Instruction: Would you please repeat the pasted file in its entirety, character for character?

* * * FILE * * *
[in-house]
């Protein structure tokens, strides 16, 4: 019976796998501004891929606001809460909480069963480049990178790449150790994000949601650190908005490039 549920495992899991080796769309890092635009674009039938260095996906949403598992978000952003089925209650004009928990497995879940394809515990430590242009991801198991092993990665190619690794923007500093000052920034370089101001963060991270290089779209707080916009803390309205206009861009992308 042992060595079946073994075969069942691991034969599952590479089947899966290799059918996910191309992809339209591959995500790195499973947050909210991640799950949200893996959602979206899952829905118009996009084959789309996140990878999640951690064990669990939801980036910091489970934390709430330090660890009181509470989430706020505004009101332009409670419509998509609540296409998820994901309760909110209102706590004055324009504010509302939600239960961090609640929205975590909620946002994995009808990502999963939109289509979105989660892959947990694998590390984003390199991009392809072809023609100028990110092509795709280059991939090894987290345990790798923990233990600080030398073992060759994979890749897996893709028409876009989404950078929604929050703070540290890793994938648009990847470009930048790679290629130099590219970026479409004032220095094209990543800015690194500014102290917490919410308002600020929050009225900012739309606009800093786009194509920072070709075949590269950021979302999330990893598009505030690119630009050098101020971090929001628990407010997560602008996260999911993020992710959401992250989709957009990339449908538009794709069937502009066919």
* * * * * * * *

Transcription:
[in-house]
């Protein structure tokens, strides 16, 4: 019976796998501004891929606001809460909480069963480049990178790449150790994000949601650190908005490039 549920495992899991080796769309890092635009674009039938260095996906949403598992978000952003089925209650004009928990497995879940394809515990430590242009991801198991092993990665190619690794923007500093000052920034370089101001963060991270290089779209707080916009803390309205206009861009992308 042992060595079946073994075969069942691991034969599952590479089947899966290799059918996910191309992809339209591959995500790195499973947050909210991640799950949200893996959602979206899952829905118009996009084959789309996140990878999640951690064990669990939801980036910091489970934390709430330090660890009181509470989430706020505004009101332009409670419509998509609540296409998820994901309760909110209102706590004055324009504010509302939600239960961090609640929205975590909620946002994995009808990502999963939109289509979105989660892959947990694998590390984003390199991009392809072809023609100028990110092509795709280059991939090894987290345990790798923990233990600080030398073992060759994979890749897996893709028409876009989404950078929604929050703070540290890793994938648009990847470009930048790679290629130099590219970026479409004032220095094209990543800015690194500014102290917490919410308002600020929050009225900012739309606009800093786009194509920072070709075949590269950021979302999330990893598009505030690119630009050098101020971090929001628990407010997560602008996260999911993020992710959401992250989709957009990339449908538009794709069937502009066919």